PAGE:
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MY^ PREVIOUS chapter began with a little exor-
dium on the needfulness for exactitude when
one is remembering and writing down what occurred
a decade or two ago. At the present moment I am—-
to be exact—exactly 936 weeks away from my mat-
erial; but that sort of accuracy is, of course, merely a
matter of chronological arithmetic. Since what I am
about to relate is only an interlude, I propose to allow
my fantasies more freedom than is my conscientious
habit. Don't assume, though, that I am about to des-
cribe something which never happened at all. Were
I to do that I should be extending the art of reminis-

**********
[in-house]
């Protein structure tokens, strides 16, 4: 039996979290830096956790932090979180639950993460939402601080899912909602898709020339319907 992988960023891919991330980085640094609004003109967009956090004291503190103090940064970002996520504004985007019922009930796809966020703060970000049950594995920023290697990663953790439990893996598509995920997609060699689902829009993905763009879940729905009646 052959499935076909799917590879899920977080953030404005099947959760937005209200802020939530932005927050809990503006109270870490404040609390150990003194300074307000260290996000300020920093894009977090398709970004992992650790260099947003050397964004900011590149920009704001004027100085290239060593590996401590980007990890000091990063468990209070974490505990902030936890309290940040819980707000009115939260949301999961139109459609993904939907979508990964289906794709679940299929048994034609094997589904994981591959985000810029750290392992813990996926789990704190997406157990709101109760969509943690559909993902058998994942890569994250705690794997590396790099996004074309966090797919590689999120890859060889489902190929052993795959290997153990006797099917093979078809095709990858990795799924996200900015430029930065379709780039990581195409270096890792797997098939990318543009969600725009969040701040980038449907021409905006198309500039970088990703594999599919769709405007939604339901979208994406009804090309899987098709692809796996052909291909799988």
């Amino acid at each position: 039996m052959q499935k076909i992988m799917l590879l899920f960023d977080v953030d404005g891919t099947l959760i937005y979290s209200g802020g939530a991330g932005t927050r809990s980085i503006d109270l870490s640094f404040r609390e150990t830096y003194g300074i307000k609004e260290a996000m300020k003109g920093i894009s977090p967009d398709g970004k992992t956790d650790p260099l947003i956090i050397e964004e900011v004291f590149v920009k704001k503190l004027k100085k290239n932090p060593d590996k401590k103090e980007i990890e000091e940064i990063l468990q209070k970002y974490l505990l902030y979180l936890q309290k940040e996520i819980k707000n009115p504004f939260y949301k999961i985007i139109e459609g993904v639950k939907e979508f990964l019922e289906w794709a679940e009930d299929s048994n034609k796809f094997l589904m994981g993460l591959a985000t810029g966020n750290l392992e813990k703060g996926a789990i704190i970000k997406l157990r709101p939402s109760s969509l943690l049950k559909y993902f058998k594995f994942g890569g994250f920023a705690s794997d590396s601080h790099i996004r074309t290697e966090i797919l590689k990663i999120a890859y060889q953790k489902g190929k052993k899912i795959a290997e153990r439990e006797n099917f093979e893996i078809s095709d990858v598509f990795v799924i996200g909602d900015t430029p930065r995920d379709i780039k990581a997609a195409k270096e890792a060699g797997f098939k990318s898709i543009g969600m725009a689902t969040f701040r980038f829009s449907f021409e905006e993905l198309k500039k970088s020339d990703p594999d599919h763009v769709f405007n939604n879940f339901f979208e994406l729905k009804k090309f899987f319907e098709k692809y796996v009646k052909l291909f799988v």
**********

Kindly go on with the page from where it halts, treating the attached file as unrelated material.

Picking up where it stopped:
cence beyond its prescribed purpose, which is, in my
case, to show myself as I am no\v in relation to what
I was during the War.

Allow yourself then to imagine that the before-
mentioned 936 weeks have not yet intervened be-
tween "now" and the autumn of 1917. You will at
once observe what I can only call "one George Sher-
ston" going full speed up a hill on the outskirts of
Edinburgh. The reason for his leg-locomotive velocity
is that he is keeping pace with that quick walker,
W. H. R. Rivers. The clocks of Edinburgh are an-
nouncing the hour of "One" (which we shall, I fear,
some day be obliged by law to call "Thirteen",
though I myself intend, for an obvious reason, to
compromise by referring to it as "i2A"). Up that
hill we go, talking (and walking) as hard as we can.
For we, a couple of khaki-clad figures in (do you
doubt my veracity?) "the mellow rays of an October
sun", are on our way to have luncheon with an
astronomer; and not an ordinary astronomer either,
since this one was—to put it plainly—none other than